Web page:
The safest way to not get pulled over is to not drive, take a cab and be safe.  We hope everyone has a fun and safe night!

If this situation applies to you, a family member or loved one, fill out a form on our website or call us at (602) 307-0808 to set up an appointment. It doesn’t cost you anything, but it takes about 30 minutes of your time, and hopefully we’ll be able to find a way out of this for you.

Be sure to check out our DUI case victories.  When interviewing lawyers make sure and ask them for recent case results for this crime.


Arizona First Offense Misdemeanor DUI Penalties

When charged with a first offense DUI in Arizona, there are a couple of things that the state must take into account. The age, blood alcohol content (BAC) and the type of driver’s license are all factors to consider when charging someone with a DUI.

Other First Offense DUI Related Links: 1st Offense Extreme DUI, 1st Offense Super Extreme DUI, 1st Offense Aggravated Felony DUI, All Arizona DUI Laws.

Watch this short video about the First Offense DUI Penalties in Arizona:

First Offense DUI in Arizona

For one, if the offender is under 21 years of age, it does not matter what their BAC is. They will get charged with anything above a 0.00 BAC. The repercussions are not as harsh if the offender is under 18, but a repeat offender may be charged as an adult. If the driver is 21 years of age or older; then the BAC is taken into account during the arrest. If their BAC is equal to or exceeds .08, then they are charged with a DUI, or they can be charged if they are below .08 and are impaired by either alcohol or drugs. If the offender has a commercial driver’s license (CDL), then the provisions are a bit stricter. If a CDL driver’s BAC exceeds .04, then they can be charged with a DUI and harsher sanctions.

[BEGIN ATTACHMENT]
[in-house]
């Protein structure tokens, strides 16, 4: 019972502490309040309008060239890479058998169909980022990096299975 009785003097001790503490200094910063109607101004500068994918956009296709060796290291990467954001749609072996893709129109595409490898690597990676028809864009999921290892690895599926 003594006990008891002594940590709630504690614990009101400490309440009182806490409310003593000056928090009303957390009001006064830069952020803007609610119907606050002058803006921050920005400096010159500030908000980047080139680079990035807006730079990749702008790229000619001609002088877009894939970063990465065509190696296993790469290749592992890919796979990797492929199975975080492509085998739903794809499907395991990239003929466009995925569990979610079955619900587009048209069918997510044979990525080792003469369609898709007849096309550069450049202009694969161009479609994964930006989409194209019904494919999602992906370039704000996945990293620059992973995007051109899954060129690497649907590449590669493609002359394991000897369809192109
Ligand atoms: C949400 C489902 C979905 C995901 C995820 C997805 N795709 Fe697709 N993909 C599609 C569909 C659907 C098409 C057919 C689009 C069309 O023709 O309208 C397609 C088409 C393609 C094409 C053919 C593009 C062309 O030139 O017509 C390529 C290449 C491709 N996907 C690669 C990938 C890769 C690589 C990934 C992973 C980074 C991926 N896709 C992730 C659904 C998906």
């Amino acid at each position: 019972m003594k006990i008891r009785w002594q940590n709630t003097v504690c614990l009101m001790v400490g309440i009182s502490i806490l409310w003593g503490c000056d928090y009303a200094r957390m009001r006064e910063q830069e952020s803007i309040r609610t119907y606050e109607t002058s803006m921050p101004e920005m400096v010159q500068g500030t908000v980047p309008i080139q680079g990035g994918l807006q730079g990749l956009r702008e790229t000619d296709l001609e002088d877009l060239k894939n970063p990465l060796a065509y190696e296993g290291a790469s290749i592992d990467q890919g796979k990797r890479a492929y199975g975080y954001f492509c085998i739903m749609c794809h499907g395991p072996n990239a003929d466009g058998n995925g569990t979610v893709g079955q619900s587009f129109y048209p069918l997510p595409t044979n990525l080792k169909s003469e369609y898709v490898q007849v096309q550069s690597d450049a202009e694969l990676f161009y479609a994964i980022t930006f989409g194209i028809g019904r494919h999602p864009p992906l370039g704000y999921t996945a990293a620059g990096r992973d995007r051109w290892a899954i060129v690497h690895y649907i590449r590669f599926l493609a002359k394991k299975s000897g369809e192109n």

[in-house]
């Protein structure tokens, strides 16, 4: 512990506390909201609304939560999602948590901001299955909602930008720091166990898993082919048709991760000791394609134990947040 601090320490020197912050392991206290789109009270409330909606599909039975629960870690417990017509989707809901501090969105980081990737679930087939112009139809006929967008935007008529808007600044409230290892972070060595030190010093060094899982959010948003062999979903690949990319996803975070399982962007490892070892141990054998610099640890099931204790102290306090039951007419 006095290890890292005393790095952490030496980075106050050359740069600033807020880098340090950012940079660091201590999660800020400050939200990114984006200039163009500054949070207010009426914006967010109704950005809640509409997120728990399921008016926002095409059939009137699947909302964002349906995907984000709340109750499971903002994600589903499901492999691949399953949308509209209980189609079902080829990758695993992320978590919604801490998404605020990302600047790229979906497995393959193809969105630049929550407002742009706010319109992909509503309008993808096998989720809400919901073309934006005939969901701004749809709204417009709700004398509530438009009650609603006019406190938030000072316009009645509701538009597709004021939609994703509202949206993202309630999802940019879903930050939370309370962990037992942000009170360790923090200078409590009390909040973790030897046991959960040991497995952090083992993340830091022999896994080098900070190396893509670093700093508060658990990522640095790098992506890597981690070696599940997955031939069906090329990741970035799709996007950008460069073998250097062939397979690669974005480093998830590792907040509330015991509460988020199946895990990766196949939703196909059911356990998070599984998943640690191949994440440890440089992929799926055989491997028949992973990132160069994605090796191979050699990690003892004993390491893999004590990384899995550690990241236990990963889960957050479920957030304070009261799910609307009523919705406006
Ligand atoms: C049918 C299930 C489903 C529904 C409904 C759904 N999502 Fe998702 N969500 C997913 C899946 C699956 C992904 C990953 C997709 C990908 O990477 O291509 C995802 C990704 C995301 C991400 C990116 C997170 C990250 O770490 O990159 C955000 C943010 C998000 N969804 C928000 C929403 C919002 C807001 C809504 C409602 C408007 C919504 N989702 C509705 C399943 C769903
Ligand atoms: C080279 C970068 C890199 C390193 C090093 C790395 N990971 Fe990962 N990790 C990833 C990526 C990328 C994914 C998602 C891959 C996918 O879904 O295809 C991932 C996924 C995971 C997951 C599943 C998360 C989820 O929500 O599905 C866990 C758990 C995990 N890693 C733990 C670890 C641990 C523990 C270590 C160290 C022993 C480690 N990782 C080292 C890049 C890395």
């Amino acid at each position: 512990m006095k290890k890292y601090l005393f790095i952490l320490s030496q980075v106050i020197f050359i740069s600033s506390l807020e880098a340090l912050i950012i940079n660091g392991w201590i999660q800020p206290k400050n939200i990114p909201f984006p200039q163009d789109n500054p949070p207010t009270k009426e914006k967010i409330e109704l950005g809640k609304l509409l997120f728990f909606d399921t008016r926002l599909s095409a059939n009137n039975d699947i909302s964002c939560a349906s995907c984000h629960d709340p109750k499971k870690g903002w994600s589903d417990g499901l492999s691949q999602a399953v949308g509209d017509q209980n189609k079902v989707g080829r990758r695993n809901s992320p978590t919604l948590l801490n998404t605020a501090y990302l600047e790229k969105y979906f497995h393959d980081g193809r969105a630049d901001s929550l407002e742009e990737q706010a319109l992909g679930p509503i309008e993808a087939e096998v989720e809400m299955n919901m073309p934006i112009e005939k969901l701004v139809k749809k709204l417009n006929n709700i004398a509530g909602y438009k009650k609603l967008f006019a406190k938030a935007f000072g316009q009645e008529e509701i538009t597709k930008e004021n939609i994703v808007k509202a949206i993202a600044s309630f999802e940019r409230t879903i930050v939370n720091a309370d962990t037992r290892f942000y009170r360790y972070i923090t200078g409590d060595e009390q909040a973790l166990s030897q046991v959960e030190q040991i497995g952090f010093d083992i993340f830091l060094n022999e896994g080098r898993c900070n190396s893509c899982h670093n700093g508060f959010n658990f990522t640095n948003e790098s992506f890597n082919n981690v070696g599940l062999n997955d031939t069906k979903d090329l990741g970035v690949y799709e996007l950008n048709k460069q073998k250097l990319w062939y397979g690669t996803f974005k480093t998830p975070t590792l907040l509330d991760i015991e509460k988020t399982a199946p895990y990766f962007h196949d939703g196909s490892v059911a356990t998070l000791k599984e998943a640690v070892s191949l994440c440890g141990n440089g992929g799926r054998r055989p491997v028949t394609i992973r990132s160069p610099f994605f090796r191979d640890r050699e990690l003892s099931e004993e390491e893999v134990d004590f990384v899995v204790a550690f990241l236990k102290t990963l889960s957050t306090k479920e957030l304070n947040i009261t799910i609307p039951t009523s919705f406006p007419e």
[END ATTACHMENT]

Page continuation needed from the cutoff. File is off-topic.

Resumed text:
In Arizona, a person can be charged with a DUI, if they have a BAC between .08 and .149, or if they display overt signs of being under the influence. It is also possible to be charged with a DUI, if the police find the offender parked in their car with a BAC between .08 and .149 and their engine is running.

Penalties for First DUI in Arizona

A first offense DUI is classified as a Class 1 misdemeanor in the state of Arizona. In order to qualify for a first time offense DUI in Arizona, one must not have any prior DUI arrests within the past 7 years. If the DUI resulted in an accident that engendered the death of another individual, the offender cannot qualify for first time offense sanctions.

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The minimum jail sentence for someone charged with a first time offense DUI is 10 days, but most people will end up spending 24 hours in a jail cell and additional time in an alcohol screening program.

Fines will be another unwanted sanction for those charged with a first offense DUI. Fines and fees include:

  • A base fine, surcharges and assessments totaling: $1,537
  • Jail Cost for one day: $130
  • Alcohol Screening: $50
  • 16 – 36 Alcohol Classes: $135 – $585 total
  • One Year Ignition Interlock Device: $1,000 – $1,200
  • SR-22 Car Insurance Policy: $500 per year for 3 years = $1,500
  • Car Insurance Rate Increases: $3,000 per year for 3 years = $9,000

Grand Total: $14,002 (with car insurance) or $3,502 (without car insurance)

Once the offender submits to a chemical test, the driver will receive a 90-day driver’s license suspension. At the end of the suspension, offenders will have to install an ignition interlock devise (IID) at an official IID installation center. Finally, offenders may be required to take a state approved traffic school course to fulfill their sanctions.

Do I Need to Hire a DUI Lawyer?

A lot of people call our offices and ask, do I need to hire a DUI lawyer for my first DUI arrest? Did you read the penalties above? Do you want to deal with the consequences of a DUI conviction, first arrest or otherwise? Do you know the DUI defense strategies that work? Yes, you should hire an aggressive DUI lawyer to represent you in court. Our team of DUI defense lawyers know all of the best DUI defense strategies and we have years of experience working in the courts across the State of Arizona. If you are facing a First Offense DUI charge in Arizona, please call DM Cantor at (602) 307-0808 to get a Free Case Review, or click the ‘Contact Us’ link on this page and send us an email and we’ll call you back to schedule an appointment.

We’re very good at what we do, please take a few minutes to read through our DUI Case Victories. Click the following link for more information regarding the different charges for DUI  in Arizona.